CAPE ELIZABETH — The Paris attacks have reinvigorated the debate over how much surveillance is too much, and once again highlighted the limitations of intelligence collection in a free society.

It’s not a new debate, but it’s one worth revisiting with a fresh perspective. In some ways, the West’s ability to collect and analyze counterterrorism intelligence seems to be trending in the wrong direction. Truly effective national security may depend upon revising our policies and practices.

Part of this can be attributed to “the Snowden effect.” Once U.S. intelligence contractor Edward Snowden publicly released thousands of secret, computerized surveillance files, the body politic demanded that electronic data collection be drastically restricted, and governments around the world have found it harder and harder to track terrorist movements.

I suggest we also suffer from something I’d call “machine worship,” where the members of our society are more comfortable connecting with devices instead of fellow humans.

Millions of us walk around with our eyes glued to smartphone screens. Visit any corner café and the patrons will be hunched over their laptops or phones, ignoring the nearby humans.

Hundreds of satellites spin around thousands of miles above us, sending back data and images of Earth we all depend on for weather, GPS navigation and a variety of other uses. At the doctor’s office, we want an MRI to find what’s ailing us. Take the car in for a checkup, and the mechanic hooks up a computer scan of the engine. At the airport, we walk through Transportation Security Administration machines that peer inside our pockets and luggage.

These machines are very useful. They can find guns, knives and other potentially dangerous objects.

But they cannot find intent. Intent can be teased out of a human only by another human.

The FBI and CIA are pretty good at the forensics required to trace microscopic clues and reconstruct secretive actions which led to an attack, but that’s after the event has already taken place.

Israeli security focuses heavily on human factors. If you travel through Ben Gurion airport in Tel Aviv, you will have several conversations before you get to the ticket counter. The guards at the vehicle checkpoints at the airport entrance will chat you up, not simply inspect the car.

Inside the lobby, you will be questioned – sometimes at length – by men and women who look like airport workers but are actually highly trained interrogators who will ask the same questions in different ways, looking for what poker players would call “tells.” The look in your eyes. The nervous twitches. The tone of your voice. Your posture, your gait, the way your bag is packed – none of which can be detected by a machine.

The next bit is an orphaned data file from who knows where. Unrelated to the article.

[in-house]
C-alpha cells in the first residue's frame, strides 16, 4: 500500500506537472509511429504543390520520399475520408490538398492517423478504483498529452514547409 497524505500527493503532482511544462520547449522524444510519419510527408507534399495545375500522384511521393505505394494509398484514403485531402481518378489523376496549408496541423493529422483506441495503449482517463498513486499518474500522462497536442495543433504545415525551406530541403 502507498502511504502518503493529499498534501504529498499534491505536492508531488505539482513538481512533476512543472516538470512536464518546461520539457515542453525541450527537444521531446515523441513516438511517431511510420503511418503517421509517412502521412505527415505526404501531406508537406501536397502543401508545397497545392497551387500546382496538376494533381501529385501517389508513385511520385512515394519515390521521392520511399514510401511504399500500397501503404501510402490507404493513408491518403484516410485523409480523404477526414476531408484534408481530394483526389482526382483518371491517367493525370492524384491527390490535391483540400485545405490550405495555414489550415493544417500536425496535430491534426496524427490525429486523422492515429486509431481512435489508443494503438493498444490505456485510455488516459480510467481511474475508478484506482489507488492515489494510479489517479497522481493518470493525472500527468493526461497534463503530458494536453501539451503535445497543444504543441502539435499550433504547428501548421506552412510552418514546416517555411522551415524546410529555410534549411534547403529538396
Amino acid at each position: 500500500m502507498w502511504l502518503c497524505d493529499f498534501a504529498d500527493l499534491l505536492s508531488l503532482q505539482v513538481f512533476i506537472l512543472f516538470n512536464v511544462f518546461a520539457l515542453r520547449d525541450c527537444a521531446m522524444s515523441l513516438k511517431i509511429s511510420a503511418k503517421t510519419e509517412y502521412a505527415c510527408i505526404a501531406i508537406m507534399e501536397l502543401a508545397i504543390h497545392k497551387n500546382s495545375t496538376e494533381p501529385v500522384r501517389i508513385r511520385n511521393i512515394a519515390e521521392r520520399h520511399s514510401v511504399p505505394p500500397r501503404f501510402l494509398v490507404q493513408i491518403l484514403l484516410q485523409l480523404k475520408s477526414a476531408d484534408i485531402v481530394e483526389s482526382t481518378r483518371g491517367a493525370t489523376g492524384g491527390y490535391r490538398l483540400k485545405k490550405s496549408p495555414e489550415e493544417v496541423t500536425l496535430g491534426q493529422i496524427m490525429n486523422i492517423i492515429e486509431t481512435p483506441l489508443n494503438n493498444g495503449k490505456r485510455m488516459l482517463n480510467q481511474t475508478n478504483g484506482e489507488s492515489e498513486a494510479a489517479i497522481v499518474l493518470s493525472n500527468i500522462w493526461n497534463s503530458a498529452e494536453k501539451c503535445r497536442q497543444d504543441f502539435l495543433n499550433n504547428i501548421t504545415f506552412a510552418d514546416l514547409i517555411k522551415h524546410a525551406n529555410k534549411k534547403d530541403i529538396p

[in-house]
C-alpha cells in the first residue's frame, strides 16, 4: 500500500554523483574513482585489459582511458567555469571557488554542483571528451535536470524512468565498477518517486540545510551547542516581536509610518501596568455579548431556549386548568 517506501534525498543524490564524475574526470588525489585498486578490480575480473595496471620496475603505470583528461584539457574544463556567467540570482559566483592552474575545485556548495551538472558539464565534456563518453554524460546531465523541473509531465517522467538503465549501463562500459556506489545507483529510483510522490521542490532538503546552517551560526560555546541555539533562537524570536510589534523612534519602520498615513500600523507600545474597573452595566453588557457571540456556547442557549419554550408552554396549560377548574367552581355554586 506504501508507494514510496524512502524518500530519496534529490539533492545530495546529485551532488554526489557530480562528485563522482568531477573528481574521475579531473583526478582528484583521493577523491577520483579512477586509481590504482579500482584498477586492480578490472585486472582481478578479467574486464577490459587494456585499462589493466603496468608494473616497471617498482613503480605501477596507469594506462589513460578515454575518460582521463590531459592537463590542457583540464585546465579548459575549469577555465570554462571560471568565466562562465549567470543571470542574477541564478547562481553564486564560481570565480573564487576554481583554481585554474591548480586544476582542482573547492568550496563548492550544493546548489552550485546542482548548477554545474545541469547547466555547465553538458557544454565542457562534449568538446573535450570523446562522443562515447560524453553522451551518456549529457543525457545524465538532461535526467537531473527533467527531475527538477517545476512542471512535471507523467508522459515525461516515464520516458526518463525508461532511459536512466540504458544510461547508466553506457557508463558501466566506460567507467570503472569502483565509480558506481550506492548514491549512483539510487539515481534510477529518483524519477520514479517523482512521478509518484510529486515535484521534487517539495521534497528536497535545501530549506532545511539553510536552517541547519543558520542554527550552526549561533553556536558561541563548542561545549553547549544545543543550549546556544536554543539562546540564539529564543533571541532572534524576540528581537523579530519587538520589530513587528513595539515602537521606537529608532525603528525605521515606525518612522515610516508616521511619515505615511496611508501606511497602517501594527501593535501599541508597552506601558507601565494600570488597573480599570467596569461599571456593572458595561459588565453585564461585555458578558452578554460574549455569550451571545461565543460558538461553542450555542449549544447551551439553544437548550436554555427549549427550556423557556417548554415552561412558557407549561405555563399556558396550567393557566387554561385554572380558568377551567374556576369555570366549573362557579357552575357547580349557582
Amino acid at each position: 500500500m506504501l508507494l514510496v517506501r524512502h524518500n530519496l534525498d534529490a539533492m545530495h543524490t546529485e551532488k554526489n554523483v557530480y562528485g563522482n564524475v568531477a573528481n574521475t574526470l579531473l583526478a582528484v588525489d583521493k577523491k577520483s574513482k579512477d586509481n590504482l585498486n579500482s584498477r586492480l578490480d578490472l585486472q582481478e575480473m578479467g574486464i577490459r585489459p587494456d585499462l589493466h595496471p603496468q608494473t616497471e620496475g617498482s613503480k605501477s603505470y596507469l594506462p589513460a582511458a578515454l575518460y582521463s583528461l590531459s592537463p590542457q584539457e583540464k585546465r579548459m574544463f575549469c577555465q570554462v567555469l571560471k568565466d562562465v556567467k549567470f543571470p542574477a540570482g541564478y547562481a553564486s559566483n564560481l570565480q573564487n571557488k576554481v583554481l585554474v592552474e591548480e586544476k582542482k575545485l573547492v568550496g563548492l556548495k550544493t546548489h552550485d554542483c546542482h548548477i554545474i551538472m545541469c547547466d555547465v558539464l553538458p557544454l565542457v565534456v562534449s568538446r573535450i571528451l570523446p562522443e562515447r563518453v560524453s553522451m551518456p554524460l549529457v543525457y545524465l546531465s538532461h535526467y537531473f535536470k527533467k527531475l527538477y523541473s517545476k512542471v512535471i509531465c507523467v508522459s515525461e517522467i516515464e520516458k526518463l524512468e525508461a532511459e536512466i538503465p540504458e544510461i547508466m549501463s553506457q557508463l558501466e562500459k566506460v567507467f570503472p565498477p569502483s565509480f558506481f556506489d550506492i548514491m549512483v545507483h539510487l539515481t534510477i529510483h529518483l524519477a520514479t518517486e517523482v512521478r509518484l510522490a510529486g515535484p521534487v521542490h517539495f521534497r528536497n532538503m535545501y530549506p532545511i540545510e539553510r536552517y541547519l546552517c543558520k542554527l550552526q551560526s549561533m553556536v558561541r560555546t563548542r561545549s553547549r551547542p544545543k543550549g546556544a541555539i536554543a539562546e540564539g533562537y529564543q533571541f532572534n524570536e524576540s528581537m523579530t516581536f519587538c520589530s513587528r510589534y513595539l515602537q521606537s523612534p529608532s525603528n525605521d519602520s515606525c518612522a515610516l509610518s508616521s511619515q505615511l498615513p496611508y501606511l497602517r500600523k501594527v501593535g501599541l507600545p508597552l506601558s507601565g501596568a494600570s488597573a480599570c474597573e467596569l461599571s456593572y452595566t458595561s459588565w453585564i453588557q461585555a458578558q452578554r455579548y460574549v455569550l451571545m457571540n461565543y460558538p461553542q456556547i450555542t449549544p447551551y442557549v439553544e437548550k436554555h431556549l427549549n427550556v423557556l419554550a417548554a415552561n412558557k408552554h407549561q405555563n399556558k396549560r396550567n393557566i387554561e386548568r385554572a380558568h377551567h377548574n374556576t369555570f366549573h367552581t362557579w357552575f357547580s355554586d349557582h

By concentrating on human factors, combined with strong technology, the Israeli approach is much more likely to uncover evil intent.

(To be fair, Ben Gurion is not a huge airport, and you could park Israel’s entire El Al fleet of 40 planes at the Portland Jetport. In the U.S., the TSA guards more than 400 airports in 50 states and screens more than 2 million passengers a day.)

The FBI exploits human factors to break down organized crime cartels, inserting undercover agents and convincing criminals to switch allegiance. British intelligence used the same techniques to infiltrate and neutralize the Irish Republican Army.

The term of art is “HUMINT,” or “human intelligence.” In the counterterrorism field, we obviously and tragically don’t have enough of it. We need more human contacts inside the communities where the terrorists operate, and we need humans on our side trained to observe and listen.

Can “in your face” human exchanges be messy, annoying, intrusive or uncomfortable? Yes. Can electronic surveillance scoop up information that could be embarrassing or none of the government’s business? It can happen. So if someone in government abuses the system, throw the book at them. Fine them, fire them, put them in jail.

Thousands of people have died at the hands of terrorists. No one has ever died because their innocent email or phone call data was reviewed by a government analyst looking for bad guys.

Continuing to restrict our electronic surveillance capabilities is like taping over the few slits in the tent we could peek through. We need to reverse that trend. Both of Maine’s senators sit on the Senate Select Committee on Intelligence. I urge our policymakers to review U.S. counterterrorism practices with an eye toward doing everything humanly possible to meet the continuing threats to our way of life.